Another aspect of this was in places I worked at where I was being taken advantage of or bullied using hidden bullying methods and I did not know it, where I really should have walked away and walked out and saved myself going through what was some sort of mental breakdown or autistic burnout? If I had just walked out I would have avoided that, and the bully would have been exposed. (I was talked into carrying on as the bully knew he was in danger had I walked out. He had another staff member talk me out of walking out. I then went through much more of the ssme! I endured it as part of what I assumed was daily life!)


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colliegrace
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10 Dec 2023, 11:03 pm

My thoughts are that a cure, regardless if would take one or not, is only a fictional hypothetical and will never be a reality. So it's better to just focus on accommodating support needs and making life easier for autistic people in general.


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RAADs: 104 | ASQ: 30 | Aspie Quiz: 116/200 (84% probability of being atypical)

Also diagnosed with: seasonal depression, anxiety, OCD


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10 Dec 2023, 11:41 pm

A lot of normal people don't have it so easy either. They may be rich but have messed up families.

What I do is learn or figure out what affects me and see if there is anything I can do it make life easier.

A weird thing I discovered is that if I sleep with really warm clothes covering my legs, I feel cold.
I feel warmer if I make my legs work harder to stay warm and just wear really warm clothes up top!
Of course this is in the cold winter months and not the hot summer months!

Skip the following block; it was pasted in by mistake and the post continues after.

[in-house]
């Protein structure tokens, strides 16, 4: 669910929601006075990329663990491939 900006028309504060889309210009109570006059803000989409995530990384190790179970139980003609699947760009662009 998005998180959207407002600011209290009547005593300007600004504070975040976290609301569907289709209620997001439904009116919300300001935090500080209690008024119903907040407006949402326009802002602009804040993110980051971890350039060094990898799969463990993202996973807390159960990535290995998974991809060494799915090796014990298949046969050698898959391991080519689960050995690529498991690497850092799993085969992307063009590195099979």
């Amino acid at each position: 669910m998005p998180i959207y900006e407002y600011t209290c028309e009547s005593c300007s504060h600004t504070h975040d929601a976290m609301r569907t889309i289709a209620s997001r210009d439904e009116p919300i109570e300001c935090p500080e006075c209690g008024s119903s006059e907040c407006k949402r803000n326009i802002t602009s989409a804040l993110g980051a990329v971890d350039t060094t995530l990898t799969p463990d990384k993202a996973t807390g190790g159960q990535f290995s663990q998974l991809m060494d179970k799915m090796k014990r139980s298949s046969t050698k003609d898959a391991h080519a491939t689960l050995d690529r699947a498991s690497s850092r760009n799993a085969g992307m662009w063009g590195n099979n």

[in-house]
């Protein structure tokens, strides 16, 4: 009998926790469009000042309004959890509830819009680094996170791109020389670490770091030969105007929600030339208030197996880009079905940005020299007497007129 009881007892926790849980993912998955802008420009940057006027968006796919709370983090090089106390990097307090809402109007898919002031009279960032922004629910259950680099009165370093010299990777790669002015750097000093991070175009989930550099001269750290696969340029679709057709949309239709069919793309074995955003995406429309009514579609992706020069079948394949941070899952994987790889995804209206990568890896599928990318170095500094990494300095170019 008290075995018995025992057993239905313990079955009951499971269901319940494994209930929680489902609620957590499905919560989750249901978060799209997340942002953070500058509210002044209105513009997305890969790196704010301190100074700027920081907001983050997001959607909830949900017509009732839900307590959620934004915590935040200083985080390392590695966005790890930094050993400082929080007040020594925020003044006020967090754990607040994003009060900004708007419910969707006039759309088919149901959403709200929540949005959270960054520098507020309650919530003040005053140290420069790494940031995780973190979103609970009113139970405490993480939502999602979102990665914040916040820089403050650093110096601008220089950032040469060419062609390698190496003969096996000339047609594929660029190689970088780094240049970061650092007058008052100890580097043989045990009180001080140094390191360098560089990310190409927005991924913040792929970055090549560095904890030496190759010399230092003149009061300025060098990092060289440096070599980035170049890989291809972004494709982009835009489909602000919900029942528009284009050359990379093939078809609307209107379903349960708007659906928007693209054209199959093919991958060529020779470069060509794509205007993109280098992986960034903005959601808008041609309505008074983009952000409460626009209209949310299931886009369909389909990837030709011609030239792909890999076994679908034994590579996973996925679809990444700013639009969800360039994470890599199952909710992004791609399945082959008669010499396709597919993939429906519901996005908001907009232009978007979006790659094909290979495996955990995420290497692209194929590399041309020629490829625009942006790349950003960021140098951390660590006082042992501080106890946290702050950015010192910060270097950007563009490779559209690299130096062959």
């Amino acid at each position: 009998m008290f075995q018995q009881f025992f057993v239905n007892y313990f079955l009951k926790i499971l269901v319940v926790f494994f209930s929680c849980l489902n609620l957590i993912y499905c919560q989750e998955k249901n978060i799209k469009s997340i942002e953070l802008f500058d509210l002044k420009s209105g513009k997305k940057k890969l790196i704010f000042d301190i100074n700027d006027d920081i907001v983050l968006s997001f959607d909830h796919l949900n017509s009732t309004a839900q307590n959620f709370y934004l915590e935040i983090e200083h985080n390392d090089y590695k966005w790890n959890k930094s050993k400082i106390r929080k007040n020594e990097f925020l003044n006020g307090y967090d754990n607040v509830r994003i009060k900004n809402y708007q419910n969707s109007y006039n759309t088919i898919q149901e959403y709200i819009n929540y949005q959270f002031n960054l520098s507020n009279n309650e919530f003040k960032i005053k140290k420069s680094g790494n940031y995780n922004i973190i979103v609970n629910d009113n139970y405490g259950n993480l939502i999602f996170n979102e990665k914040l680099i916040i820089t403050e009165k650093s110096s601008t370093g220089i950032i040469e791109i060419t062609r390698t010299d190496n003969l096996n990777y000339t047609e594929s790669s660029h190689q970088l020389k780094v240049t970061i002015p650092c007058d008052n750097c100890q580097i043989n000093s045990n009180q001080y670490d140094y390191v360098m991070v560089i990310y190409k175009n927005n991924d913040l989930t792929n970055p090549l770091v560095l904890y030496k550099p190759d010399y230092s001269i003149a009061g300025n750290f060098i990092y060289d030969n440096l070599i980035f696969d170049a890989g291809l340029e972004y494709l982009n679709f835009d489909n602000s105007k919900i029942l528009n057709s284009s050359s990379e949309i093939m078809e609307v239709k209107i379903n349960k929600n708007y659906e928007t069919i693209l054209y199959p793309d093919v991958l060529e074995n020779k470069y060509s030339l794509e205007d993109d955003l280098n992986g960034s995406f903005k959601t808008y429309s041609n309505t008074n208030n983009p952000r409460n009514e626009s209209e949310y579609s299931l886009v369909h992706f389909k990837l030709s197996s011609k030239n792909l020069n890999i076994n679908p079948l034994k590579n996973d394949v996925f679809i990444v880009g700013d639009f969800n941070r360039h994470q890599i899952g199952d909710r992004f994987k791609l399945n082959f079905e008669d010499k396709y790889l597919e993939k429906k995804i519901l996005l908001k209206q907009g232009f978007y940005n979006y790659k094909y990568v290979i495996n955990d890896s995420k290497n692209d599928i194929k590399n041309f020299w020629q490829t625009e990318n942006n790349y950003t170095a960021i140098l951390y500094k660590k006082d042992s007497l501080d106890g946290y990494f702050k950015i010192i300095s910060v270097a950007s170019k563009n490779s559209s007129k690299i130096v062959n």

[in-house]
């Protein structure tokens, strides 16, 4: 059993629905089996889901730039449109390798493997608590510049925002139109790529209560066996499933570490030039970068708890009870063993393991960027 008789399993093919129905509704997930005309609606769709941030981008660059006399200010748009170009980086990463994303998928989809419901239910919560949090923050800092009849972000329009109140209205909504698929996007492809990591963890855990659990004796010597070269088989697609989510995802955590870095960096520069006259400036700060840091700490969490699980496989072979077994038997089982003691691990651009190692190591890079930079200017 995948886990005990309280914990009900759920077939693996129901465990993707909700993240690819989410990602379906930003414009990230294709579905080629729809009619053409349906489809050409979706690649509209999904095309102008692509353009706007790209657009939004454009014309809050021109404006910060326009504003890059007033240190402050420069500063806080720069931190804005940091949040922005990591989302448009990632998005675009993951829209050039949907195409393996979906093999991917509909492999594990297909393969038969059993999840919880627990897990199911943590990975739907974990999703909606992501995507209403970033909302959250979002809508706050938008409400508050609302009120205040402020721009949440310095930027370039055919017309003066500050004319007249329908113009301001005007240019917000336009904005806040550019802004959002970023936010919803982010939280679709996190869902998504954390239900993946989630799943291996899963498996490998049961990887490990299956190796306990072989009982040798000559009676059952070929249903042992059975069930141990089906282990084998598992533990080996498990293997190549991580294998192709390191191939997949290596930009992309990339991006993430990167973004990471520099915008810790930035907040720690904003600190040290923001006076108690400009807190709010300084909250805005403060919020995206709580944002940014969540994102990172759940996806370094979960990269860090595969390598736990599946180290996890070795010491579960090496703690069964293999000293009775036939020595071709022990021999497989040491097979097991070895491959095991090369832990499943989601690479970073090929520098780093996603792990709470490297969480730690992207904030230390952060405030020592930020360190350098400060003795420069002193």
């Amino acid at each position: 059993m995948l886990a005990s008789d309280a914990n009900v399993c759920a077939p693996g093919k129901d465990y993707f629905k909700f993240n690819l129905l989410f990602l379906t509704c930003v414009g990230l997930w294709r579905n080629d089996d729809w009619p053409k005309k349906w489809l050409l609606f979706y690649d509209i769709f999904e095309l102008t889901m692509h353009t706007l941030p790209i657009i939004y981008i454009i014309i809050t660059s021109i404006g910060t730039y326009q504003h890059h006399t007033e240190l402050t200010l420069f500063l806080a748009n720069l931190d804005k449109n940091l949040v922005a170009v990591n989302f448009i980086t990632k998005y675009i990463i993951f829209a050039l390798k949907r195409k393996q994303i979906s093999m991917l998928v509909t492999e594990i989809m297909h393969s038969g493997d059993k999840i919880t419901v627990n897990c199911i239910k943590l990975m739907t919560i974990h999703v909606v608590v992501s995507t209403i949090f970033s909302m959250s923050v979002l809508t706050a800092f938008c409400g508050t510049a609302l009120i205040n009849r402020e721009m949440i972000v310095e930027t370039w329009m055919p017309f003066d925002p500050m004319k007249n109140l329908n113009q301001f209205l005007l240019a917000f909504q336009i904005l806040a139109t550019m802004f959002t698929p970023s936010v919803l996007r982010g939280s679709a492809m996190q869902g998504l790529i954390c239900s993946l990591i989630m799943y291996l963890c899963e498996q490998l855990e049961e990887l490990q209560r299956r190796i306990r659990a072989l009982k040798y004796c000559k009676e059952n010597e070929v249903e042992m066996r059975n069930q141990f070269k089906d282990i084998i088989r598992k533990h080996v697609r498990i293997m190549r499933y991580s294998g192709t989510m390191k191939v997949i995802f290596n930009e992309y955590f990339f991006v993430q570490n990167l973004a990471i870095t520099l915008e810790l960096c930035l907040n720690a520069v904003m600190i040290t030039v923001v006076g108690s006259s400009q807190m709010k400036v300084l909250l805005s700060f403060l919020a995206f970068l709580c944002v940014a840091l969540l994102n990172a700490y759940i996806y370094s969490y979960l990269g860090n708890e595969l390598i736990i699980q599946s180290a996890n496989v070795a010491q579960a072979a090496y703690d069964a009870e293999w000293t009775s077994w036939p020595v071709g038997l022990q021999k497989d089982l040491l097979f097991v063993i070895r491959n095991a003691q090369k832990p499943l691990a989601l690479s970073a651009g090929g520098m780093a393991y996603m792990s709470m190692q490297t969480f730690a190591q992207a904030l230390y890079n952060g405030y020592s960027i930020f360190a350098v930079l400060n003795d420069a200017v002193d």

In the hot summer months I wear a crop top and short shorts so I can go without A/C to have really low electric bills!



colliegrace
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10 Dec 2023, 11:43 pm

I don't think anyone is claiming that autism/disabilities in general are the only source of hardship.


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ASD, most likely have dyscalculia & BPD as well. Also dx'd ADHD-C, but don't think it's accurate.
RAADs: 104 | ASQ: 30 | Aspie Quiz: 116/200 (84% probability of being atypical)

Also diagnosed with: seasonal depression, anxiety, OCD


CockneyRebel
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11 Dec 2023, 12:39 am

I'm a combination of a Level 1 and a Level 2. I'm a little bit slow compared to most of the people here. I'm happy to be alive and that's all that matters.


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ProfessorJohn
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12 Dec 2023, 9:18 pm

colliegrace wrote:
Such as if it is a disorder or disability, or personal feelings on a "cure".

I recently ordered this book off Amazon: I Am Autistic: A Workbook: Sensory Tools, Practical Advice, and Interactive Journaling for Understanding Life with Autism (By Someone Diagnosed With it)

I read the whole thing already, and it offered great insights. I even made some discoveries that I hadn't made before in all my research.